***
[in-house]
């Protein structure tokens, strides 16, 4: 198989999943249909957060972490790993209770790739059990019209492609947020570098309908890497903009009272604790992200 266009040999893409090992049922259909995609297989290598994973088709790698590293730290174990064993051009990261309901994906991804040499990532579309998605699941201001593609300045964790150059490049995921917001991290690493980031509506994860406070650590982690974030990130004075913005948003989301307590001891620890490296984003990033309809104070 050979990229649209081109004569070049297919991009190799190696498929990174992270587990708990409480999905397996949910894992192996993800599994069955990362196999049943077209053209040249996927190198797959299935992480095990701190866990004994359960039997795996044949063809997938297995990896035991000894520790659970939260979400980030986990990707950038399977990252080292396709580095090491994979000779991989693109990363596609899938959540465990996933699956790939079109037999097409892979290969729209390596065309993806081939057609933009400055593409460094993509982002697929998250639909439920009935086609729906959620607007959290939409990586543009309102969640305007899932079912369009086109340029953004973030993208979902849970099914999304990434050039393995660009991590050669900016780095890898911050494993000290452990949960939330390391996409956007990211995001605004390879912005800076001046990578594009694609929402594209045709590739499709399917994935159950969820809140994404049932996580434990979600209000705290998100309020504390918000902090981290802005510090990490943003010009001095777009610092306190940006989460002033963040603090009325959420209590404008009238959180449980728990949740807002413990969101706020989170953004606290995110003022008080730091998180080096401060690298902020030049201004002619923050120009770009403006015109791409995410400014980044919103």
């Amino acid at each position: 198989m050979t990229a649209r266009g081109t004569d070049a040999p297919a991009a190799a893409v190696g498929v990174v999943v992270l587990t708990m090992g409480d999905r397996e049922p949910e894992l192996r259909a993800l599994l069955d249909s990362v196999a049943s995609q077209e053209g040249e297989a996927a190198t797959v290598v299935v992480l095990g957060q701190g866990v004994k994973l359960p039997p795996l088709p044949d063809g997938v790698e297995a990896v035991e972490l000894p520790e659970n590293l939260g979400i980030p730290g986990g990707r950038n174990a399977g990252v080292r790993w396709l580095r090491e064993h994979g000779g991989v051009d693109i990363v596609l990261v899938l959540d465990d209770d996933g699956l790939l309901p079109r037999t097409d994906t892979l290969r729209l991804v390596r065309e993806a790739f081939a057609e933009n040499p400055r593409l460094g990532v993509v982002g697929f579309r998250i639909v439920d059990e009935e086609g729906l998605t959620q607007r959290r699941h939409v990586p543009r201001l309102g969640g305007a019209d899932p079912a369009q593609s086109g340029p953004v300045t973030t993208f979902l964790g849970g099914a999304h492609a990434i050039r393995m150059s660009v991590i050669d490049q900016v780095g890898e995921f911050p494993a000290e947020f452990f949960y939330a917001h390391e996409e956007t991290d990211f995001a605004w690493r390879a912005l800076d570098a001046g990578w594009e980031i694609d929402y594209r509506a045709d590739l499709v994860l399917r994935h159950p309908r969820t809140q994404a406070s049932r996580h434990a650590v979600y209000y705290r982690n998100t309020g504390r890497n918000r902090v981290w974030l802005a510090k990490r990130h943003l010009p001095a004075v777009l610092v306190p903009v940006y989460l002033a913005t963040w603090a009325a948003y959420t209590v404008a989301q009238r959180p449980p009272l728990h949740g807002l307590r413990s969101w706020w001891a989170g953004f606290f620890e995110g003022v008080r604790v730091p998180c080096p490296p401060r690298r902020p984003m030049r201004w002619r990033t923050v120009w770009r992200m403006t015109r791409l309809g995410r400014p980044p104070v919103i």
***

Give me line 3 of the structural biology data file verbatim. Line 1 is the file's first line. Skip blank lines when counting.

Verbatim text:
């Amino acid at each position: 198989m050979t990229a649209r266009g081109t004569d070049a040999p297919a991009a190799a893409v190696g498929v990174v999943v992270l587990t708990m090992g409480d999905r397996e049922p949910e894992l192996r259909a993800l599994l069955d249909s990362v196999a049943s995609q077209e053209g040249e297989a996927a190198t797959v290598v299935v992480l095990g957060q701190g866990v004994k994973l359960p039997p795996l088709p044949d063809g997938v790698e297995a990896v035991e972490l000894p520790e659970n590293l939260g979400i980030p730290g986990g990707r950038n174990a399977g990252v080292r790993w396709l580095r090491e064993h994979g000779g991989v051009d693109i990363v596609l990261v899938l959540d465990d209770d996933g699956l790939l309901p079109r037999t097409d994906t892979l290969r729209l991804v390596r065309e993806a790739f081939a057609e933009n040499p400055r593409l460094g990532v993509v982002g697929f579309r998250i639909v439920d059990e009935e086609g729906l998605t959620q607007r959290r699941h939409v990586p543009r201001l309102g969640g305007a019209d899932p079912a369009q593609s086109g340029p953004v300045t973030t993208f979902l964790g849970g099914a999304h492609a990434i050039r393995m150059s660009v991590i050669d490049q900016v780095g890898e995921f911050p494993a000290e947020f452990f949960y939330a917001h390391e996409e956007t991290d990211f995001a605004w690493r390879a912005l800076d570098a001046g990578w594009e980031i694609d929402y594209r509506a045709d590739l499709v994860l399917r994935h159950p309908r969820t809140q994404a406070s049932r996580h434990a650590v979600y209000y705290r982690n998100t309020g504390r890497n918000r902090v981290w974030l802005a510090k990490r990130h943003l010009p001095a004075v777009l610092v306190p903009v940006y989460l002033a913005t963040w603090a009325a948003y959420t209590v404008a989301q009238r959180p449980p009272l728990h949740g807002l307590r413990s969101w706020w001891a989170g953004f606290f620890e995110g003022v008080r604790v730091p998180c080096p490296p401060r690298r902020p984003m030049r201004w002619r990033t923050v120009w770009r992200m403006t015109r791409l309809g995410r400014p980044p104070v919103i």